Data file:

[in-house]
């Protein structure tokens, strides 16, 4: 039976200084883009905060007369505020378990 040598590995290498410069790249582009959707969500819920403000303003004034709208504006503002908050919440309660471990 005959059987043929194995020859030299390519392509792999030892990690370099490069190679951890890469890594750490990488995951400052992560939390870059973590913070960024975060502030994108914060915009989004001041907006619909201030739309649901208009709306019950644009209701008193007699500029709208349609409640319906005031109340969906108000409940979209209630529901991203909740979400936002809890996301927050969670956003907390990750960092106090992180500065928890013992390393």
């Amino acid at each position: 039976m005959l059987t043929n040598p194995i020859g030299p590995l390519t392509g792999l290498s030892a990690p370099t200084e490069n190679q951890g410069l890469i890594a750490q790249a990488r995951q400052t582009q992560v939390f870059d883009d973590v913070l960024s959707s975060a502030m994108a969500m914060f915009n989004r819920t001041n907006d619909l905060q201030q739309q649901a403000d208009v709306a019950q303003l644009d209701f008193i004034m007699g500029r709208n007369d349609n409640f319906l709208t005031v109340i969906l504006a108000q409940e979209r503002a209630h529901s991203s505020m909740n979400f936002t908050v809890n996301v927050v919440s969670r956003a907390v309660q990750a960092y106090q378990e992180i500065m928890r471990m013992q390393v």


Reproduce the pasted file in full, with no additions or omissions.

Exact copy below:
[in-house]
């Protein structure tokens, strides 16, 4: 039976200084883009905060007369505020378990 040598590995290498410069790249582009959707969500819920403000303003004034709208504006503002908050919440309660471990 005959059987043929194995020859030299390519392509792999030892990690370099490069190679951890890469890594750490990488995951400052992560939390870059973590913070960024975060502030994108914060915009989004001041907006619909201030739309649901208009709306019950644009209701008193007699500029709208349609409640319906005031109340969906108000409940979209209630529901991203909740979400936002809890996301927050969670956003907390990750960092106090992180500065928890013992390393």
């Amino acid at each position: 039976m005959l059987t043929n040598p194995i020859g030299p590995l390519t392509g792999l290498s030892a990690p370099t200084e490069n190679q951890g410069l890469i890594a750490q790249a990488r995951q400052t582009q992560v939390f870059d883009d973590v913070l960024s959707s975060a502030m994108a969500m914060f915009n989004r819920t001041n907006d619909l905060q201030q739309q649901a403000d208009v709306a019950q303003l644009d209701f008193i004034m007699g500029r709208n007369d349609n409640f319906l709208t005031v109340i969906l504006a108000q409940e979209r503002a209630h529901s991203s505020m909740n979400f936002t908050v809890n996301v927050v919440s969670r956003a907390v309660q990750a960092y106090q378990e992180i500065m928890r471990m013992q390393v």